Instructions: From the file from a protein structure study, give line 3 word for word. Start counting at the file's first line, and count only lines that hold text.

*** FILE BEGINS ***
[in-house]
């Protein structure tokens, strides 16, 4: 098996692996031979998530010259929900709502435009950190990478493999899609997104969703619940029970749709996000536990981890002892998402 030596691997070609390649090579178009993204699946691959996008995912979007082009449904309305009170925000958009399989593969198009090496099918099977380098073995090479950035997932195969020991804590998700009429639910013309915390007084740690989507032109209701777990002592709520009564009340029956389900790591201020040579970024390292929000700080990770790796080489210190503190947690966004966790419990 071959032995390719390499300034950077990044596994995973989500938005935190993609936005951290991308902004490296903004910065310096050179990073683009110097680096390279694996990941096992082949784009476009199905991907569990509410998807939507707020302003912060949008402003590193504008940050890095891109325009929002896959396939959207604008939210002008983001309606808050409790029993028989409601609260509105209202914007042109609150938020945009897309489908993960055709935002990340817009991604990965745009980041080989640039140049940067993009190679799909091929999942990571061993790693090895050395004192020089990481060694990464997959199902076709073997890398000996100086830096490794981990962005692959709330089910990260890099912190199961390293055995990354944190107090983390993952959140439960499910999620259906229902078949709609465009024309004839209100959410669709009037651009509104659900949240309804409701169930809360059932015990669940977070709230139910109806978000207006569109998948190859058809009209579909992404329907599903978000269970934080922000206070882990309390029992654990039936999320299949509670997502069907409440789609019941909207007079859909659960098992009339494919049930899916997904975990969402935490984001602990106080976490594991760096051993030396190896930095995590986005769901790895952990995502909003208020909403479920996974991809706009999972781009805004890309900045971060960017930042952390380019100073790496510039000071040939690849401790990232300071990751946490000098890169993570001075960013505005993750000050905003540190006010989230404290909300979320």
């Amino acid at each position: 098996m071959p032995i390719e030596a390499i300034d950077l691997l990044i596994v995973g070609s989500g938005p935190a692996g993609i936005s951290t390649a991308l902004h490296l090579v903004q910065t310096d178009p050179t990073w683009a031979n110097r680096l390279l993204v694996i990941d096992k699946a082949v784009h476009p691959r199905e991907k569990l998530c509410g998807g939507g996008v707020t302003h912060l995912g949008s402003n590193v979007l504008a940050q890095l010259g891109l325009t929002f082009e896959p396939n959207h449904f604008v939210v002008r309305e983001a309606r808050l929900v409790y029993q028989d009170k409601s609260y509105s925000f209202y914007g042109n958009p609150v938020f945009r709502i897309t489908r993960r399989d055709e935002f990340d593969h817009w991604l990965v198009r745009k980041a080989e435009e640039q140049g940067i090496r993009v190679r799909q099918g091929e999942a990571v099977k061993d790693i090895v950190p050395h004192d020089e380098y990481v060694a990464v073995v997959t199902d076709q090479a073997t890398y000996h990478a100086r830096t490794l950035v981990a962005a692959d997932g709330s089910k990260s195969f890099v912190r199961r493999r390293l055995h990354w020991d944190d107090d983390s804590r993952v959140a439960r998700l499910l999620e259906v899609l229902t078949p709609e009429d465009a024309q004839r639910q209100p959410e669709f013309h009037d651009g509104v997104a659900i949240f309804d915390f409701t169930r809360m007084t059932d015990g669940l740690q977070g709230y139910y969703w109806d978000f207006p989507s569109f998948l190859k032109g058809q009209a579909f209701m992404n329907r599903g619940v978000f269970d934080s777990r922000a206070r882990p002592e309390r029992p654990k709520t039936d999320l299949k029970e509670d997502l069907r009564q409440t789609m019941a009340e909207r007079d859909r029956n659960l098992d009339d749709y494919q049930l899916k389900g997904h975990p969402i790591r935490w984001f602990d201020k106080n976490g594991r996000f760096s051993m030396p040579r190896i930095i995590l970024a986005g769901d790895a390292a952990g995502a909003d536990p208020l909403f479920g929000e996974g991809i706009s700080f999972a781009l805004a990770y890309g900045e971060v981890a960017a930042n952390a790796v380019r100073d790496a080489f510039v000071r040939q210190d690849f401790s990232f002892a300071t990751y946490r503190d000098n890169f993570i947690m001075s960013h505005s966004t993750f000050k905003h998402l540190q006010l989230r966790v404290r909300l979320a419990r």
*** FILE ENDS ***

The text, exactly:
């Amino acid at each position: 098996m071959p032995i390719e030596a390499i300034d950077l691997l990044i596994v995973g070609s989500g938005p935190a692996g993609i936005s951290t390649a991308l902004h490296l090579v903004q910065t310096d178009p050179t990073w683009a031979n110097r680096l390279l993204v694996i990941d096992k699946a082949v784009h476009p691959r199905e991907k569990l998530c509410g998807g939507g996008v707020t302003h912060l995912g949008s402003n590193v979007l504008a940050q890095l010259g891109l325009t929002f082009e896959p396939n959207h449904f604008v939210v002008r309305e983001a309606r808050l929900v409790y029993q028989d009170k409601s609260y509105s925000f209202y914007g042109n958009p609150v938020f945009r709502i897309t489908r993960r399989d055709e935002f990340d593969h817009w991604l990965v198009r745009k980041a080989e435009e640039q140049g940067i090496r993009v190679r799909q099918g091929e999942a990571v099977k061993d790693i090895v950190p050395h004192d020089e380098y990481v060694a990464v073995v997959t199902d076709q090479a073997t890398y000996h990478a100086r830096t490794l950035v981990a962005a692959d997932g709330s089910k990260s195969f890099v912190r199961r493999r390293l055995h990354w020991d944190d107090d983390s804590r993952v959140a439960r998700l499910l999620e259906v899609l229902t078949p709609e009429d465009a024309q004839r639910q209100p959410e669709f013309h009037d651009g509104v997104a659900i949240f309804d915390f409701t169930r809360m007084t059932d015990g669940l740690q977070g709230y139910y969703w109806d978000f207006p989507s569109f998948l190859k032109g058809q009209a579909f209701m992404n329907r599903g619940v978000f269970d934080s777990r922000a206070r882990p002592e309390r029992p654990k709520t039936d999320l299949k029970e509670d997502l069907r009564q409440t789609m019941a009340e909207r007079d859909r029956n659960l098992d009339d749709y494919q049930l899916k389900g997904h975990p969402i790591r935490w984001f602990d201020k106080n976490g594991r996000f760096s051993m030396p040579r190896i930095i995590l970024a986005g769901d790895a390292a952990g995502a909003d536990p208020l909403f479920g929000e996974g991809i706009s700080f999972a781009l805004a990770y890309g900045e971060v981890a960017a930042n952390a790796v380019r100073d790496a080489f510039v000071r040939q210190d690849f401790s990232f002892a300071t990751y946490r503190d000098n890169f993570i947690m001075s960013h505005s966004t993750f000050k905003h998402l540190q006010l989230r966790v404290r909300l979320a419990r």